I’m going to play fast and loose with history for a moment, under thematic duress. When the Anti-Nephi-Lehis considered the depths of their sins, they, like the missionaries who converted them, were horrified. They had killed people, innocents, lives they could not restore. Following the 5 Rs was never an option. So what did they do? As Anti-Nephi-Lehi, their leader, eloquently stated:
And now behold, my brethren, since it has been all that we could do (as we were the most lost of all mankind) to repent of all our sins and the many murders which we have committed, and to get God to atake them away from our hearts, for it was all we could do to repent sufficiently before God that he would take away our stain— (Alma 24:11)
Now this is just the beginning of the speech (they go on to talk about their swords and burying them), but I’d like you to focus on the parallels between Anti-Nephi-Lehi’s speech here and Nephi’s in 2 Ne 25:23 above. What if all we can do is repent?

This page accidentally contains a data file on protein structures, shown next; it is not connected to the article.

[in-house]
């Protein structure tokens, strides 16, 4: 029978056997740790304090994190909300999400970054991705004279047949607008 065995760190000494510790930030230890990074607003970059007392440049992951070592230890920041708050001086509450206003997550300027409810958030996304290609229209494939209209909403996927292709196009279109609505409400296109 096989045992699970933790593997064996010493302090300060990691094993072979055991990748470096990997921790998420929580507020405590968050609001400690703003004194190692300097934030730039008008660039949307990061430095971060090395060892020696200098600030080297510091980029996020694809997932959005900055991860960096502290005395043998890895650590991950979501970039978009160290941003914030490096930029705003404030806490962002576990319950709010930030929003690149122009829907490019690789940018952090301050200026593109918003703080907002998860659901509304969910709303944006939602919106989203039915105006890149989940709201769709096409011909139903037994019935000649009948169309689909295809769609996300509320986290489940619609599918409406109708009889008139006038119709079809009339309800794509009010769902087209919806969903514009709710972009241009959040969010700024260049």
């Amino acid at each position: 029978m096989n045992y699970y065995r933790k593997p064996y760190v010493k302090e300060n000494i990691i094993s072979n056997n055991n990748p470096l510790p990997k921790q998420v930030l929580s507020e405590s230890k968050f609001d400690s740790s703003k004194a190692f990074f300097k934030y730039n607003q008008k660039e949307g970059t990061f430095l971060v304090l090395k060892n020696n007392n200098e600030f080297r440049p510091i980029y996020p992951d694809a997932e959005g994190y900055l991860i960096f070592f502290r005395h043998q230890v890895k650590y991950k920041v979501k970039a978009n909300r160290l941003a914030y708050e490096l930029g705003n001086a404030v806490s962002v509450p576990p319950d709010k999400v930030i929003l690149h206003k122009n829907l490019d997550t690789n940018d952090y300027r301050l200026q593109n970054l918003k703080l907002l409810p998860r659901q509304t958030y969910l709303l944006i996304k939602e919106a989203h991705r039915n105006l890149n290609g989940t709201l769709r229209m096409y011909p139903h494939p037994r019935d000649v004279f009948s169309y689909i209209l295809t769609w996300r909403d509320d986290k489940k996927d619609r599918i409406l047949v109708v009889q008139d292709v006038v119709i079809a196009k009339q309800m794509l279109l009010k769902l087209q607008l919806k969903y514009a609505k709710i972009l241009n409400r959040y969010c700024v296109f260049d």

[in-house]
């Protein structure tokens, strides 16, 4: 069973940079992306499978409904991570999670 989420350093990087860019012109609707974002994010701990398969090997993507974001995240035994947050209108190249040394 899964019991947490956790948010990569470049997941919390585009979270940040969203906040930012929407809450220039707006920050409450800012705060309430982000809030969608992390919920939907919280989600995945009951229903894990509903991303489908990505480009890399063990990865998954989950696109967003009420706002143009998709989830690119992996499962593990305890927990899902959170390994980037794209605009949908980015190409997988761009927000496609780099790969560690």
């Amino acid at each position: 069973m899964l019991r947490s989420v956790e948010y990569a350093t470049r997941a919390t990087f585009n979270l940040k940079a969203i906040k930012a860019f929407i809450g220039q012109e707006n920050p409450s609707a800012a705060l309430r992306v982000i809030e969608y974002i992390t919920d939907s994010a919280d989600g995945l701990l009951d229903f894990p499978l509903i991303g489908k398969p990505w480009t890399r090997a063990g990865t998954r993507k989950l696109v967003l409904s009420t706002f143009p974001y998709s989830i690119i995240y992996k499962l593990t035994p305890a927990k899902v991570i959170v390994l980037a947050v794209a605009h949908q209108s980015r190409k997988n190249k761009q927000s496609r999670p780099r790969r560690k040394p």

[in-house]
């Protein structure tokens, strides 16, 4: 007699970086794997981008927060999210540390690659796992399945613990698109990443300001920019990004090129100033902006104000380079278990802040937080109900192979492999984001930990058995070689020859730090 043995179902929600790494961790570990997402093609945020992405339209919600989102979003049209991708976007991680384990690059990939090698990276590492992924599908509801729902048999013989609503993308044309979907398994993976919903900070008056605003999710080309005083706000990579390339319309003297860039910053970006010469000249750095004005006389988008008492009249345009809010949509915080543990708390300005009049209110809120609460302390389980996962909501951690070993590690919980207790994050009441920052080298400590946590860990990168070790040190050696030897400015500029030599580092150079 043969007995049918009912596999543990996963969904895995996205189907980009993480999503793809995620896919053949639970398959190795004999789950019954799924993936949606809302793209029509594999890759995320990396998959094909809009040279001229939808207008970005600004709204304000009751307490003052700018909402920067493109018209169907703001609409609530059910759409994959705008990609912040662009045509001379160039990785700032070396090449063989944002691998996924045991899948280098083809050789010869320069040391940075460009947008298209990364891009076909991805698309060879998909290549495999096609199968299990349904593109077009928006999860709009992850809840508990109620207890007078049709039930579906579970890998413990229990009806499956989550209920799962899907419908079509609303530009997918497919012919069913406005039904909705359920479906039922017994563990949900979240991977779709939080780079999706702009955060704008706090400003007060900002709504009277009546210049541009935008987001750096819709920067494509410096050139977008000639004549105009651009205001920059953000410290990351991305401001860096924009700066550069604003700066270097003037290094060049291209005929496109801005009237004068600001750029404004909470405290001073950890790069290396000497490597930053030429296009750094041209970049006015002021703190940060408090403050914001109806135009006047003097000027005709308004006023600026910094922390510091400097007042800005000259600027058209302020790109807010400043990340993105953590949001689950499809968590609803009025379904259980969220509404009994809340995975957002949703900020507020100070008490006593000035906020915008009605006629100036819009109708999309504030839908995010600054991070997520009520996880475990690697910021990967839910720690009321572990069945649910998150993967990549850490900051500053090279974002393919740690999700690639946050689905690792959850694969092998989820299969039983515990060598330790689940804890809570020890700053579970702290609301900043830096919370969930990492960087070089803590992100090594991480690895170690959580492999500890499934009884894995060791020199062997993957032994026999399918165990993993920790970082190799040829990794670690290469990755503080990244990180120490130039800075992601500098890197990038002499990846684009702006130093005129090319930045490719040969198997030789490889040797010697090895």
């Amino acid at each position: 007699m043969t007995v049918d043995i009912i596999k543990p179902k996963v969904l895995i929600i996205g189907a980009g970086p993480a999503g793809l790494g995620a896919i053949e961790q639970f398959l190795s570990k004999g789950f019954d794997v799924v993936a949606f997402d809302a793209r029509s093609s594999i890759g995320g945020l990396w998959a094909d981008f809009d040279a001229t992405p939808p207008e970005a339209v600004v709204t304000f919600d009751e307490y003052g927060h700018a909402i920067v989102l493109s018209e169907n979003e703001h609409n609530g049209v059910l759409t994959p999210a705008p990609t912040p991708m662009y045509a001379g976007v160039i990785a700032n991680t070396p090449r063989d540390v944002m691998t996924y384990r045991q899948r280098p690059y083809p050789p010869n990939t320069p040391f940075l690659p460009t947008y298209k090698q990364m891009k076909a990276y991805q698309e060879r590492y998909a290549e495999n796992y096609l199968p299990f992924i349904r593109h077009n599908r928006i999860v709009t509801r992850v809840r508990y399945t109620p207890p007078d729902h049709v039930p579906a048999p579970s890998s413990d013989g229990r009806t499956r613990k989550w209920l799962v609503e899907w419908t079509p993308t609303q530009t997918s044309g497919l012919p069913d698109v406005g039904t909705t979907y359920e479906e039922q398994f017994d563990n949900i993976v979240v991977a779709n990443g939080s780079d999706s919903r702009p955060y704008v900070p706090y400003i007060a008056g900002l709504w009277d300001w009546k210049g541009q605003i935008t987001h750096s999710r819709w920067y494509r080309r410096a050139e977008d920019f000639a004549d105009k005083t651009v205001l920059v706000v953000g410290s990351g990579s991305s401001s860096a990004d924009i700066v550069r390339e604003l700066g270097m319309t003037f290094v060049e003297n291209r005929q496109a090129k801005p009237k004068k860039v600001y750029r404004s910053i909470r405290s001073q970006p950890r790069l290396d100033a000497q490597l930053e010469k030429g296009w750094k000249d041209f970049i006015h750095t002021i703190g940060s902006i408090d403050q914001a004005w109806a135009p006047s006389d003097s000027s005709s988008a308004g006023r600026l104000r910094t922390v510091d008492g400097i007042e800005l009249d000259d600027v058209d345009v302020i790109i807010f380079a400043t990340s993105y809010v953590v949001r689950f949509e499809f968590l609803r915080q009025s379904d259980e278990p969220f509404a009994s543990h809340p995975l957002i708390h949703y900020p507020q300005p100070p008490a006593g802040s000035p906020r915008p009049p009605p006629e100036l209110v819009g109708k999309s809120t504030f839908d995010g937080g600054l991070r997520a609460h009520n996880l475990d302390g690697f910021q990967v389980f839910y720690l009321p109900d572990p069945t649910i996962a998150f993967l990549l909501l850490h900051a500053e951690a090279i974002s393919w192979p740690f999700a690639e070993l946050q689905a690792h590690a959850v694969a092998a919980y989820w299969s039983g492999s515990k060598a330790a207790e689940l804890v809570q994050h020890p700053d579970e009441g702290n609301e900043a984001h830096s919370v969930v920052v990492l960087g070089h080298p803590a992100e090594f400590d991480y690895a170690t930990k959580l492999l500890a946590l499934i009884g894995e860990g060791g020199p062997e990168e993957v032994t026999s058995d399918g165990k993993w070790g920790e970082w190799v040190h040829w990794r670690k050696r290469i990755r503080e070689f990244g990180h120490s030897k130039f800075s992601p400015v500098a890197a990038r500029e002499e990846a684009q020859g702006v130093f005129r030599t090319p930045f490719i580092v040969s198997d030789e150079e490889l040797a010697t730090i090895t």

I submit that our purpose in life is not foremost to live an exemplary life (although I think God would be pleased if we did that). It is to repent, because repentance is ultimately the way that we become like God. When we sincerely repent, we beg our Lord to make our weakness a strength. We ask Him to remit our sinful desires, to place His law in our hearts. We ask Him to make us like Him. Sin always reminds us of how far we have to go. Repentance is the means for getting there.
Therefore should we seek sin? My first answer is that it would be wasted effort. It comes whether you seek it or not. My second answer is of course not. The lives of unrepentant sinners are miserable. They lose friends, family, health, and sometimes wealth and life. I think that living according to the standards of the church will tend to lead you to have a better mortal life than otherwise. Speaking generally, the commandments are about our mortal happiness, not our eternal worth. Or rather, keeping them will help us be happier now; repenting when we’ve broken them is the means to becoming like him (and breaking them less).
How? That’s for tomorrow.